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Archive for January 2010

Two tricks around ASP.NET menu stuff

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Today I would like to describe two tricks around menu stuff in asp.net which I was looking for a while and on the end manage to sort them out. So… let go:

1. How to extend breadcrumb menu to not only use site map xml file but also include some dynamic pages name.

Here is an example: We have our site described with site map xml file like the one shown below:

<siteMap xmlns="http://schemas.microsoft.com/AspNet/SiteMap-File-1.0" >
    <siteMapNode url="~/default.aspx" title="Home"  description="Strona główna aplikacji">
      <siteMapNode url="~/Faktura/default.aspx" title="Faktury"  description="">
        <siteMapNode url="~/Faktura/Faktura.aspx?ID=0" title="Nowa faktura" description="Pozwala na wprowadzenie nowej faktury do systemu"></siteMapNode>
        <siteMapNode url="~/Faktura/Faktura.aspx" visible="false" title="Faktura" description="Pokazuje szczegóły wybranej faktury"></siteMapNode>
        <siteMapNode url="~/Faktura/ListaFaktur.aspx" title="Lista faktur" description="Prezentuje liste wszystkich faktur wprowadzonych do "></siteMapNode>
        <siteMapNode url="~/Faktura/Wyszukaj/default.aspx" title="Wyszukaj" description="Pozwala na wyszukiwanie faktur na bazie zadanych parametrów">
          <siteMapNode url="~/Faktura/Wyszukaj/MojeFaktury.aspx" title="Moje faktury" description="Prezentuje liste faktur utworzonych przez aktualnego użytkownika"></siteMapNode>
          <siteMapNode url="~/Faktura/Wyszukaj/AdvSearch.aspx" title="Wyszukiwanie zaawansowane" description=""></siteMapNode>
        </siteMapNode>
      </siteMapNode>
</siteMap>

and now … the file “/Faktura/Faktura.aspx” is responsible for presenting particular “Faktura” object based on the ID passed as a parameter. If we will go normal way and just use “SiteMapPath” control to build breadcrumb menu, then for all “Faktura” object we will get the same entry “Faktura”. To overcome this what you need is to get rid of default “SiteMapPath” and build our own one. To do so, just add “ascx” control to your project, switch to code behind and replace your code with this one:

public string CurrentItemName
{
    get
    {
        return Convert.ToString(ViewState[this.ClientID + "_curItemName"]);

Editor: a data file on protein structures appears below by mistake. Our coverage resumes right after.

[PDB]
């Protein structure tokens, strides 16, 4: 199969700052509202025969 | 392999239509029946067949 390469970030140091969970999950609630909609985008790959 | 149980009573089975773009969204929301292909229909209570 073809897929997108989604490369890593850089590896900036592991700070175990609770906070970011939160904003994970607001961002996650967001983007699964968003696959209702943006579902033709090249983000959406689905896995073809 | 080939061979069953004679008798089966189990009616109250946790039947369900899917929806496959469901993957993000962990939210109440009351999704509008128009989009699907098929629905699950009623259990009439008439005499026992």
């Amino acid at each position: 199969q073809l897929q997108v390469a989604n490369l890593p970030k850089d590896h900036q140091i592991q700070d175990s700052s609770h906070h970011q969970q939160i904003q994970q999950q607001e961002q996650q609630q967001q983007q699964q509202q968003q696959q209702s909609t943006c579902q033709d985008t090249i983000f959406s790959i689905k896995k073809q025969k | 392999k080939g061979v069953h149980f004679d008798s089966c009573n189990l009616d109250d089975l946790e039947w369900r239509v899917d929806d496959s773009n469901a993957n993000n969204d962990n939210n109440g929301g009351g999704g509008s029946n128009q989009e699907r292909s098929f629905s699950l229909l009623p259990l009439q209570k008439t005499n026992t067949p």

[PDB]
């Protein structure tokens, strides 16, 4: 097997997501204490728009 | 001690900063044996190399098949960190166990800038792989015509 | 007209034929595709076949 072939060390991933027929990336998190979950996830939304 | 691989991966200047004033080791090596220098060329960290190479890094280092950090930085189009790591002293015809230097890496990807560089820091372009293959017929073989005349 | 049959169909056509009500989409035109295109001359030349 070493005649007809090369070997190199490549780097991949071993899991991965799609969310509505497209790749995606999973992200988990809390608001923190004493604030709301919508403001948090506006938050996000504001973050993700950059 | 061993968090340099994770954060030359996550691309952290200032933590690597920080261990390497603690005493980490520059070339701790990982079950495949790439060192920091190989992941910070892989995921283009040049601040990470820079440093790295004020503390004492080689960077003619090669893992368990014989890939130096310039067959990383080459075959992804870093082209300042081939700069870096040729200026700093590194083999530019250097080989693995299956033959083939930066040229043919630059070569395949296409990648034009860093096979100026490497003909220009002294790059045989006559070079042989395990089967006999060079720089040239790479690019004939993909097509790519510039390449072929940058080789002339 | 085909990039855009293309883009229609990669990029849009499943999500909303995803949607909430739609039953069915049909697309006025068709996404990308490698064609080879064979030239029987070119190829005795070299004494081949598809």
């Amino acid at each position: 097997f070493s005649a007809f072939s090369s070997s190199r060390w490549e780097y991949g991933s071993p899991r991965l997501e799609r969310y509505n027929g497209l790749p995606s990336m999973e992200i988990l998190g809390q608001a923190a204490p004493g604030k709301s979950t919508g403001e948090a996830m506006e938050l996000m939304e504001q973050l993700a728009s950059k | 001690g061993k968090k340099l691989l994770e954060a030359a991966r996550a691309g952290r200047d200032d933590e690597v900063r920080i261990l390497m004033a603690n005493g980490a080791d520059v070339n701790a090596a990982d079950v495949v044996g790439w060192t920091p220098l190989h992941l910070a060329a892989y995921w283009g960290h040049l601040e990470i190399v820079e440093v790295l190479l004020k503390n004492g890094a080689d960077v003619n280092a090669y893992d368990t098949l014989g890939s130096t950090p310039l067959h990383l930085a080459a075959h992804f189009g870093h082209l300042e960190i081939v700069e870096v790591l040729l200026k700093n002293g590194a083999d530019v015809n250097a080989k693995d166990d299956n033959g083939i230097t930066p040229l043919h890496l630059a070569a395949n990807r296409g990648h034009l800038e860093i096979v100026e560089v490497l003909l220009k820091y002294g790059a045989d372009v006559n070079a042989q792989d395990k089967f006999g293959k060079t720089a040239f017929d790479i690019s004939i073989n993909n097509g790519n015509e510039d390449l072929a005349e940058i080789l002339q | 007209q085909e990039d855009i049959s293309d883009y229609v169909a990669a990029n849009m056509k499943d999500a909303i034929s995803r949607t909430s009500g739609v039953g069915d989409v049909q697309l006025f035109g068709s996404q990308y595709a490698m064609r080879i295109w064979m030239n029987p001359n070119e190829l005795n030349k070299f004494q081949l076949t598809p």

}
    set
    {
        ViewState[this.ClientID + "_curItemName"] = value;
    }
}

protected override void OnPreRender(EventArgs e)
{
    base.OnPreRender(e);

    Stack<Control> MenuOptions = new Stack<Control>();

    SiteMapNode current = SiteMap.CurrentNode;

    if (current != null)
    {
        if (!String.IsNullOrEmpty(CurrentItemName))
            MenuOptions.Push(new LiteralControl(CurrentItemName));

        do
        {
            if (MenuOptions.Count > 0)
                MenuOptions.Push(new LiteralControl(" > "));

            HtmlAnchor anh = new HtmlAnchor();
            anh.InnerHtml = current.Title;
            anh.HRef = current.Url;
            MenuOptions.Push(anh);

            current = current.ParentNode;
        } while (current != null);

        while (MenuOptions.Count > 0)
            this.Controls.Add(MenuOptions.Pop());
    }
}

As you can see, this control is using “SiteMap” to retrieve list of nodes and extend them with additional “CurrentItemName” property. After placing this control on you master page you need to let the “layout pages” to set-up this value according to the item their presenting and DONE! Each time someone visit your “dynamic content page” he will get on the end of breadcrumb menu your object name.

2. How to hide some menu options from ASP.NET “Menu” control when he is using “SiteMapDataSource” object (created based on SiteMap, which is using XML site map file).

If you think that it is easy and logic, then go and try … to find quite soon, that you were wrong. Anyway after going thru few blogs I combined this in one peace of code and here it is :

protected override void OnInit(EventArgs e)
{
    base.OnInit(e);